by Fr. Patrick Henry Reardon
The death of Jesus was no mere appearance; he really died. His soul and body were truly rent asunder.
“Jesus cried out again with a loud voice,” wrote Matthew, “and yielded up his spirit” (28:50).
It is proper to say, moreover, that Jesus’ body and his soul went in different directions. Indeed, the Church marvels in this mystery. In a Troparion appointed during Bright Week we address the Savior:
“In the tomb with the body, in Hades with the soul, in Paradise with the thief, and on the throne with the Father and the Spirit, wast Thou, O boundless Christ filling all things.”
The soul of Jesus departs, leaving his body—in Mark’s language—a “cadaver,” ptoma. Although Jesus’ soul is no longer present in his body, this body is not abandoned; it is not just another dead body. The Person attached to this body is God’s eternal Word and Son, and the severing of body and soul does not touch the integrity of the Hypostatic Union; it is God’s Son who lies there in the tomb. He does not let go of his body.
The eternal Word is preserved in both soul and body. For this reason the immolated Christ prays to his Father in the words of the Psalmist:
“Therefore my heart rejoiced, and my tongue was glad;
for yet will my flesh, as well, abide in hope.
For You will not abandon my soul (psyche) in Hades,
Nor will You give Your Holy One to see corruption.”
Because of its Hypostatic Union with the Person of the Word, this body in the tomb of Joseph of Arimathea does not undergo the slightest trace of corruption.
When Jesus spoke of his descent into the grave, he likened it to Jonah’s three-day burial in the belly of the sea monster. Jonah, we recall, sacrificed his life—in the sense of putting it in certain peril—for the sake of the Gentile crew of the boat that carried him. He instructed his shipmates,
“Pick me up and throw me into the sea; the sea will then become calm for you. For I know that this great tempest comes because of me” (Jonah 1:12).
Jesus, foreshadowed by the experience of Jonah, hands himself over to death for the sake of us, his shipmates. And prophesying this deed, he declares,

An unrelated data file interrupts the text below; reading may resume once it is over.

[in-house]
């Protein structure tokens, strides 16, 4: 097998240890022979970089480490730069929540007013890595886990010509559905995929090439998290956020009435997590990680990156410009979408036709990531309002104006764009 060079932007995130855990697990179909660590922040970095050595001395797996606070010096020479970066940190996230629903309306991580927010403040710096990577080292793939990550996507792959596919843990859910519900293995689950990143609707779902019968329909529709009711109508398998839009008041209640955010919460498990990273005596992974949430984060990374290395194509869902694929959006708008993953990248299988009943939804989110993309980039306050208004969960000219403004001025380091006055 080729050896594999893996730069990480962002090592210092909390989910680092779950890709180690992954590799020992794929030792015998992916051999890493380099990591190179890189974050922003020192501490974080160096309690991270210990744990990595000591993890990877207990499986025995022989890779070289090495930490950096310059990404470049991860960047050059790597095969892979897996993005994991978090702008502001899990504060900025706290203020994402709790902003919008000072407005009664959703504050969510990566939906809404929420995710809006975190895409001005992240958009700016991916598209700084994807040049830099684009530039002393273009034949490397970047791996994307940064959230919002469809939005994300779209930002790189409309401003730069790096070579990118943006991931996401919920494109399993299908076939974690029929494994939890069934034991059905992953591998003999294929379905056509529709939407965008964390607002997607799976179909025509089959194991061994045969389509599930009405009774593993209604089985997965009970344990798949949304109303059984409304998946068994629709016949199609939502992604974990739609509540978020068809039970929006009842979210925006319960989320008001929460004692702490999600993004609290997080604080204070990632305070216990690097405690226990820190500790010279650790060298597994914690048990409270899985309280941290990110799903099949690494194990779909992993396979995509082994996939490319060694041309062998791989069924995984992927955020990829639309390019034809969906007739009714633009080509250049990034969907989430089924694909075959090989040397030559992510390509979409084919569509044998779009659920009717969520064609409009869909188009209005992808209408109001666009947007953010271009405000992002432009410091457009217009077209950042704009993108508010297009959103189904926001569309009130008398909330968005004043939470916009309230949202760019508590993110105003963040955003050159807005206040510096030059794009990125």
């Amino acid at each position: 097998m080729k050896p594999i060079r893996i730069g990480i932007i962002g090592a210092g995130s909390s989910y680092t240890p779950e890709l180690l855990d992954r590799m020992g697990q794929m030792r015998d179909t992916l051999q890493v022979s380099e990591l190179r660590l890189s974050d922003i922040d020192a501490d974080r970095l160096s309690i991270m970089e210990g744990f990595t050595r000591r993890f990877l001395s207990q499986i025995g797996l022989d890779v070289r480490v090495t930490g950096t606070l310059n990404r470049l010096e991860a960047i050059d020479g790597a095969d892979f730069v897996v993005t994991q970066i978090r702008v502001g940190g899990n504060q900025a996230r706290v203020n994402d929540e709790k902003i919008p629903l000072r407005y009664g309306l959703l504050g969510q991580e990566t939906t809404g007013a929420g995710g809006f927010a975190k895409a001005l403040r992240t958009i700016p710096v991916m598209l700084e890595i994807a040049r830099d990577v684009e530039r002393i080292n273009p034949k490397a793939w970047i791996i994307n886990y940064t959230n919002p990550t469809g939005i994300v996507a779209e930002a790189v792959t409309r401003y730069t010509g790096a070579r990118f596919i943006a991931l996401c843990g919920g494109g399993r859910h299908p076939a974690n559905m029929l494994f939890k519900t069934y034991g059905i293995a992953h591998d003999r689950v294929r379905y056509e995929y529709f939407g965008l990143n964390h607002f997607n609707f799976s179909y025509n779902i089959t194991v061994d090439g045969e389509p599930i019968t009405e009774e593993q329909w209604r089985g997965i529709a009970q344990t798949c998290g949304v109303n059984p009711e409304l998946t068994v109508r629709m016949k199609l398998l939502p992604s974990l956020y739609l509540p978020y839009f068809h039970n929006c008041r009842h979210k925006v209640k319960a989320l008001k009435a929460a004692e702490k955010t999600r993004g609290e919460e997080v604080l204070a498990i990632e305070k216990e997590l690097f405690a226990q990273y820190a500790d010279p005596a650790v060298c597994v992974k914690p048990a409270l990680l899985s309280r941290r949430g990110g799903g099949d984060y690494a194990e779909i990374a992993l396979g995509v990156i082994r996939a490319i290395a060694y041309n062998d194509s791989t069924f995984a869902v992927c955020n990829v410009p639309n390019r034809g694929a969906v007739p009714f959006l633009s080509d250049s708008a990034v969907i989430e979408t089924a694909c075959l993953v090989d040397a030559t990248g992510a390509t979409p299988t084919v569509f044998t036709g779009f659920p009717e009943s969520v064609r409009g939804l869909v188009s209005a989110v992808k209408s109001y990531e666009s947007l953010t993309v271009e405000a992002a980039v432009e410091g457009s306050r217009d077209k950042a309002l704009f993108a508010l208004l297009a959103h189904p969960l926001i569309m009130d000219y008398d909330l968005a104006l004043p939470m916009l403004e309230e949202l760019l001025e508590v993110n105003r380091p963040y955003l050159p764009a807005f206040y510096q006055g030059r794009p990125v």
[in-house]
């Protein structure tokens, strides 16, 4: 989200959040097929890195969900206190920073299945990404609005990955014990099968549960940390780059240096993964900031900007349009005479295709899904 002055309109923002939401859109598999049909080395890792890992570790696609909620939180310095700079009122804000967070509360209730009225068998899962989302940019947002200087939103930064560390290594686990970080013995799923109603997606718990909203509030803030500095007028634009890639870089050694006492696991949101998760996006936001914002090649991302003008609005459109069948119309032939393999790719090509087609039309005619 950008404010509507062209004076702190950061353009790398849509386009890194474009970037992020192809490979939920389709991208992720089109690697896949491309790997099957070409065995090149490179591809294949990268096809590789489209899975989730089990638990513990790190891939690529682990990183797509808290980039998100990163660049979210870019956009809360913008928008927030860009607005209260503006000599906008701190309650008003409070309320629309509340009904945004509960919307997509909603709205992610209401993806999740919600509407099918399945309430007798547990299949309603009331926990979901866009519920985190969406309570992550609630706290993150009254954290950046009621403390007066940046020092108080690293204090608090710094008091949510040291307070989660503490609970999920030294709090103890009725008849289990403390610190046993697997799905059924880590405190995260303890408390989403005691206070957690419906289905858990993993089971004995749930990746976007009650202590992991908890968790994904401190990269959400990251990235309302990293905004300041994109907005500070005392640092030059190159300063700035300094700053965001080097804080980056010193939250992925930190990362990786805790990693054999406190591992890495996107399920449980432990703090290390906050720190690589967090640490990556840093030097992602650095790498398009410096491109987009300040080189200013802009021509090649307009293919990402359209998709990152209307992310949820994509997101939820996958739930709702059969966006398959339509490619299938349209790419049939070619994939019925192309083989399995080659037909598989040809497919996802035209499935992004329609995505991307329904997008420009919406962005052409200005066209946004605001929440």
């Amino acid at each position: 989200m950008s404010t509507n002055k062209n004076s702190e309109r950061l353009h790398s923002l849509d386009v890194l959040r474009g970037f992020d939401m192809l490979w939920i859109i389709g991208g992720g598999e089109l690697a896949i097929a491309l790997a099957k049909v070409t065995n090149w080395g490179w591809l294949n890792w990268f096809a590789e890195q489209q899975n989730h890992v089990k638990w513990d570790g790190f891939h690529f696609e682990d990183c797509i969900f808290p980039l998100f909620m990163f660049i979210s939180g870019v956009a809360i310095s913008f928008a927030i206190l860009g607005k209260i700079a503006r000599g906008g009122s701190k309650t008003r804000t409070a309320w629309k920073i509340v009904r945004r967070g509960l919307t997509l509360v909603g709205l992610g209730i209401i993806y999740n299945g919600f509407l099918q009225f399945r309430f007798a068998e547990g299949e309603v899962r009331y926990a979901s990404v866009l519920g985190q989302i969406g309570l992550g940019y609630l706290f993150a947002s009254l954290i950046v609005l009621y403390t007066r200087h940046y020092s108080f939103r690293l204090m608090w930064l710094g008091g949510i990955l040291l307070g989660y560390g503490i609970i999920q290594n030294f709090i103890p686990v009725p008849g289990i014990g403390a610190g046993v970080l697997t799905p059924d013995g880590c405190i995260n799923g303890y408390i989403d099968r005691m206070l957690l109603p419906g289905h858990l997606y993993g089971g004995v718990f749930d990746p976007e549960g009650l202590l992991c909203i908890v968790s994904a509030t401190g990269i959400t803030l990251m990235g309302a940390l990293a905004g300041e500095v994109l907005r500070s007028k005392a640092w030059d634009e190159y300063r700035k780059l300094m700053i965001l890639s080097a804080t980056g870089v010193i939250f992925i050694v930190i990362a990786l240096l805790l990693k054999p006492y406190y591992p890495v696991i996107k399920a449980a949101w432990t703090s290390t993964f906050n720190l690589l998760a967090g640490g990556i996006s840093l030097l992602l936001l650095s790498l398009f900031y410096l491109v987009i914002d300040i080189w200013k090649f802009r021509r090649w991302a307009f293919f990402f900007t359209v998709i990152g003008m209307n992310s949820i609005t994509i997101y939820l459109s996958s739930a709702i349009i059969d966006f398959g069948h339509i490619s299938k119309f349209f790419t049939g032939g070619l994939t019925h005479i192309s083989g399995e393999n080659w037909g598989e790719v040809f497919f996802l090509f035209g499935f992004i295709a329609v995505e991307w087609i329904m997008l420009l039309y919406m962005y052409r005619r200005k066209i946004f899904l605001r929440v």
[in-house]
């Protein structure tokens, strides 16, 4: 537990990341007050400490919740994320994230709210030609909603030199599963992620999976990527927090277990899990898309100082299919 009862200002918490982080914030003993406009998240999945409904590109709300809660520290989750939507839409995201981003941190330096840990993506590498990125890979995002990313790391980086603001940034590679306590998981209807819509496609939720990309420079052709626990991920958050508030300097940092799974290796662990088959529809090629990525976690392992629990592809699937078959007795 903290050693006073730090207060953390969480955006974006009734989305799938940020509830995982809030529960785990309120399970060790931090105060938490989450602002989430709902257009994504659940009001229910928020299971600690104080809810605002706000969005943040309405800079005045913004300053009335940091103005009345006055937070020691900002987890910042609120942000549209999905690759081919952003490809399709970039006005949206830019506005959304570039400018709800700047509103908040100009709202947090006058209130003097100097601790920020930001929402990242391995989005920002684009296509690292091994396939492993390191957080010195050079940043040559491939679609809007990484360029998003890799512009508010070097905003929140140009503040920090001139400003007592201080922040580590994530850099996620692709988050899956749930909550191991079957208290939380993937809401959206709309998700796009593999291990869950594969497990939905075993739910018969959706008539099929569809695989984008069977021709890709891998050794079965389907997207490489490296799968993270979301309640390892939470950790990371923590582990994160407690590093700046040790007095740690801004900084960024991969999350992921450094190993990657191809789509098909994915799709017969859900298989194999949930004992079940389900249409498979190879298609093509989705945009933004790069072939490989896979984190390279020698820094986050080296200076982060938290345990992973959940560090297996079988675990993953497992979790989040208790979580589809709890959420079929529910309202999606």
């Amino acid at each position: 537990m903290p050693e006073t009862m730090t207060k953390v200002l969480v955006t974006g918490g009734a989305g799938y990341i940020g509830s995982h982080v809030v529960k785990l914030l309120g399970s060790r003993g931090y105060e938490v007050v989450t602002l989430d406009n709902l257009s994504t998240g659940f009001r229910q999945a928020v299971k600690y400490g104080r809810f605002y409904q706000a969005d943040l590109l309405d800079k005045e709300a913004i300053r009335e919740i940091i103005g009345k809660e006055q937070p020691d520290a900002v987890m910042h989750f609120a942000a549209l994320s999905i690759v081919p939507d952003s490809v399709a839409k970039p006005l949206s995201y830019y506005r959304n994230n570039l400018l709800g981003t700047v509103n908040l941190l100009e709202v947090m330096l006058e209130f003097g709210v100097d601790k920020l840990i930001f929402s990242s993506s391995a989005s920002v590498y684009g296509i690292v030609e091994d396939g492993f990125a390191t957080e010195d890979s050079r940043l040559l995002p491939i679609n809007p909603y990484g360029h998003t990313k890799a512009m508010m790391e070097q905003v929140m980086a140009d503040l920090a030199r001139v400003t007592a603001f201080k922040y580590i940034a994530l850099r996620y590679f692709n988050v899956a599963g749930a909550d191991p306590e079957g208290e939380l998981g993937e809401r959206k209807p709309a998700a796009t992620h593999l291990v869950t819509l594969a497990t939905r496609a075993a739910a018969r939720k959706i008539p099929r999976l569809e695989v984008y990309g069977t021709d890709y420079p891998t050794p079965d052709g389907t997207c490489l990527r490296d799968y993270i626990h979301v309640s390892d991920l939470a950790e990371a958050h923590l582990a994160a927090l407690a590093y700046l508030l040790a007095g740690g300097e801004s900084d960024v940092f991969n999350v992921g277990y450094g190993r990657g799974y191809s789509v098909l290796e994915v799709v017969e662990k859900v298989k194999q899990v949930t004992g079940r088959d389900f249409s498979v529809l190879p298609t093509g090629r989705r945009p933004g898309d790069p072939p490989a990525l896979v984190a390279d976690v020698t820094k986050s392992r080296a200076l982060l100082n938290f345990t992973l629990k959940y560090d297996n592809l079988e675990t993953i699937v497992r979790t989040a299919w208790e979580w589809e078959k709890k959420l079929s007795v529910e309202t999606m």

“For as Jonah was three days and three nights in the belly of the sea monster, so will the Son of Man be three days and three nights in the heart of the earth “(Matthew 12:40).
Jesus made this declaration as a response to the challenge of his enemies that he should give them a clear sign demonstrating his identity:
“Teacher, we want to see a sign from You” (12:38).
The sign Jesus gives them, therefore, will be the Resurrection itself.
Jesus asserts this, moreover, in the context his enemies’ resolve to murder him. Just a few verses earlier Matthew told us,
“Then the Pharisees went out and conspired against him, how they might destroy him” 12:14).
Jesus’ answer to this threat?
“Do your worst; I will lie in the tomb no longer than Jonah was in the belly of the beast.”
Since Jonah’s sojourn in the deep is a type of the burial of Christ, it is instructive to reflect on that experience. Indeed, the Church, by including Jonah’s prayer among the Odes of Matins, encourages such reflection. In that liturgical setting with other songs of deliverance—including the canticles of Moses (Exodus 15:1-19), Habakkuk (3:2-19), Isaiah (26:9-20), and Daniel’s friends in the fiery furnace (Daniel 3:26-88)—the full Christological meaning of Jonah’s experience is displayed. Jonah sings of the Paschal Mystery.
In Jonah 2, which contains this canticle, Jonah’s experience is portrayed as a dramatic metaphysical pilgrimage; he goes down to investigate the very roots of existence. Jonah descends into those “waters under the earth,” of which the opening verses of Genesis speak; he enters into the
“belly of the World Below” (keten She’ol in Hebrew, kolia Hadou in Greek).
He feels himself
“cast out from Your eyes (minneged ‘eneka).”
In this journey Jonah explores the depths where the mountains are moored. His soul (nephesh, psyche) is plunged into the peril of utter oblivion. And here, in the depths—nearly, he feels, outside the gaze of God—the prophet remembers the Temple, that sacred place where the Lord dwells in beauty and dispenses order.
The “greater than Jonah,” too, even as he slumbers in the tomb hewn out of stone, anticipates his entrance—very soon—into the true Temple.